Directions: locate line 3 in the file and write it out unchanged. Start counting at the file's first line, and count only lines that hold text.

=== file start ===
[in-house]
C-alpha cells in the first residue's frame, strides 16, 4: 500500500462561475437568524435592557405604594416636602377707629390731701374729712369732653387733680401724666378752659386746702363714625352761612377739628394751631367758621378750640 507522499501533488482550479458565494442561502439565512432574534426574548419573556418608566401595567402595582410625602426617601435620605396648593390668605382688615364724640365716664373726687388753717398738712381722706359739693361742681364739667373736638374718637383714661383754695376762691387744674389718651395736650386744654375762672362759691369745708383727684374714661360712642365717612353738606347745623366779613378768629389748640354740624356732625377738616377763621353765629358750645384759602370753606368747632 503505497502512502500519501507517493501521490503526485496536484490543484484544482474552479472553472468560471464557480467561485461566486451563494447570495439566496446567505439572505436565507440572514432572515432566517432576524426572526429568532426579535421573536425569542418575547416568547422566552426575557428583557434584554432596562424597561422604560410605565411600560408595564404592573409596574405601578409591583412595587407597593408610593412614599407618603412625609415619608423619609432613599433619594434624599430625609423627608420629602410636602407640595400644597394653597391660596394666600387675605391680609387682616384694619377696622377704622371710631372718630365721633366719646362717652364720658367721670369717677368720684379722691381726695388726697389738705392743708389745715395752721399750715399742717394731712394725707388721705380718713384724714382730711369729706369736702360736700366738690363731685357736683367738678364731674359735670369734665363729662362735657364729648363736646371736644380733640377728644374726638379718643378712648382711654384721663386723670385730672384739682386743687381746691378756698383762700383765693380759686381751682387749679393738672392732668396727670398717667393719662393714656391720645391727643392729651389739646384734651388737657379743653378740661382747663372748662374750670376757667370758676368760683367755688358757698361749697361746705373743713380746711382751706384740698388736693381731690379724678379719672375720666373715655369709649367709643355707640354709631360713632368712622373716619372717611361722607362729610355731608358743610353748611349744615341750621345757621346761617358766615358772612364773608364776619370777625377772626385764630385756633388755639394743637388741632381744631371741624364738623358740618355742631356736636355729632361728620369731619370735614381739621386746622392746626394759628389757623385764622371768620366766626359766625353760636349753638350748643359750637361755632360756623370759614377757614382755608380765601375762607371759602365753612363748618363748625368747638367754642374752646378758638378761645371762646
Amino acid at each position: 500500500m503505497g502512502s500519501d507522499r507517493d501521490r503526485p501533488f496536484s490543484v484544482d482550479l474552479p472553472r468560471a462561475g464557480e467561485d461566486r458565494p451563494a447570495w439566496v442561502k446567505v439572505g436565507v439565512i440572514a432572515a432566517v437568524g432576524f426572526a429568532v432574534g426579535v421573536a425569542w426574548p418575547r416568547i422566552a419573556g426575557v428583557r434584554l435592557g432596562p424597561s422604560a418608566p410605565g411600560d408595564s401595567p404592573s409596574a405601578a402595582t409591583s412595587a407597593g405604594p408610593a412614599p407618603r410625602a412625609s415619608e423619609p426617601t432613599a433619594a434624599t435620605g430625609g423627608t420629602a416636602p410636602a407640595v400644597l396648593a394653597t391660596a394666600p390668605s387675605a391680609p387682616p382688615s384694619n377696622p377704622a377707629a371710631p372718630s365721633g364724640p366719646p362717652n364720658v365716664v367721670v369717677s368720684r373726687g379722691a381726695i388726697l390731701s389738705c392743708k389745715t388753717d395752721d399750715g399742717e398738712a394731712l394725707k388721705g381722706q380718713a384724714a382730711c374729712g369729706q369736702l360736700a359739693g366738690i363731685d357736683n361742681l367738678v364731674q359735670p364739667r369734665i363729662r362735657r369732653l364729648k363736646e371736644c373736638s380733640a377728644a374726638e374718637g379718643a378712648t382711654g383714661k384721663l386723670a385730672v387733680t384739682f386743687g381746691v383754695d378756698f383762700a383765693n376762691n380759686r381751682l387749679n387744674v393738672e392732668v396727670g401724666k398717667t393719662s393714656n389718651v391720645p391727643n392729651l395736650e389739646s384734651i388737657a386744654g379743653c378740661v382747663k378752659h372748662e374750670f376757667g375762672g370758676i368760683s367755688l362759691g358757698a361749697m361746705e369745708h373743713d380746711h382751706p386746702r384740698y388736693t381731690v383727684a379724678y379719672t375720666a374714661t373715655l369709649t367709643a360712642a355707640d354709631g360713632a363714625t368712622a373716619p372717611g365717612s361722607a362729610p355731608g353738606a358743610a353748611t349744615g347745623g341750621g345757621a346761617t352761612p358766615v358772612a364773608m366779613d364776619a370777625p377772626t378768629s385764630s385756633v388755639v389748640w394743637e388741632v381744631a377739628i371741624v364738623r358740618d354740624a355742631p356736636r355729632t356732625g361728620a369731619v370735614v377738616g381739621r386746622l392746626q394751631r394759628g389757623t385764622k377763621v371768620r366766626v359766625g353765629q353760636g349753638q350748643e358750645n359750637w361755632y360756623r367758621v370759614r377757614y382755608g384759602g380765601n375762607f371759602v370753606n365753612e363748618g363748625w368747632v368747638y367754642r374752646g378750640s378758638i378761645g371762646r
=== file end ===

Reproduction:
Amino acid at each position: 500500500m503505497g502512502s500519501d507522499r507517493d501521490r503526485p501533488f496536484s490543484v484544482d482550479l474552479p472553472r468560471a462561475g464557480e467561485d461566486r458565494p451563494a447570495w439566496v442561502k446567505v439572505g436565507v439565512i440572514a432572515a432566517v437568524g432576524f426572526a429568532v432574534g426579535v421573536a425569542w426574548p418575547r416568547i422566552a419573556g426575557v428583557r434584554l435592557g432596562p424597561s422604560a418608566p410605565g411600560d408595564s401595567p404592573s409596574a405601578a402595582t409591583s412595587a407597593g405604594p408610593a412614599p407618603r410625602a412625609s415619608e423619609p426617601t432613599a433619594a434624599t435620605g430625609g423627608t420629602a416636602p410636602a407640595v400644597l396648593a394653597t391660596a394666600p390668605s387675605a391680609p387682616p382688615s384694619n377696622p377704622a377707629a371710631p372718630s365721633g364724640p366719646p362717652n364720658v365716664v367721670v369717677s368720684r373726687g379722691a381726695i388726697l390731701s389738705c392743708k389745715t388753717d395752721d399750715g399742717e398738712a394731712l394725707k388721705g381722706q380718713a384724714a382730711c374729712g369729706q369736702l360736700a359739693g366738690i363731685d357736683n361742681l367738678v364731674q359735670p364739667r369734665i363729662r362735657r369732653l364729648k363736646e371736644c373736638s380733640a377728644a374726638e374718637g379718643a378712648t382711654g383714661k384721663l386723670a385730672v387733680t384739682f386743687g381746691v383754695d378756698f383762700a383765693n376762691n380759686r381751682l387749679n387744674v393738672e392732668v396727670g401724666k398717667t393719662s393714656n389718651v391720645p391727643n392729651l395736650e389739646s384734651i388737657a386744654g379743653c378740661v382747663k378752659h372748662e374750670f376757667g375762672g370758676i368760683s367755688l362759691g358757698a361749697m361746705e369745708h373743713d380746711h382751706p386746702r384740698y388736693t381731690v383727684a379724678y379719672t375720666a374714661t373715655l369709649t367709643a360712642a355707640d354709631g360713632a363714625t368712622a373716619p372717611g365717612s361722607a362729610p355731608g353738606a358743610a353748611t349744615g347745623g341750621g345757621a346761617t352761612p358766615v358772612a364773608m366779613d364776619a370777625p377772626t378768629s385764630s385756633v388755639v389748640w394743637e388741632v381744631a377739628i371741624v364738623r358740618d354740624a355742631p356736636r355729632t356732625g361728620a369731619v370735614v377738616g381739621r386746622l392746626q394751631r394759628g389757623t385764622k377763621v371768620r366766626v359766625g353765629q353760636g349753638q350748643e358750645n359750637w361755632y360756623r367758621v370759614r377757614y382755608g384759602g380765601n375762607f371759602v370753606n365753612e363748618g363748625w368747632v368747638y367754642r374752646g378750640s378758638i378761645g371762646r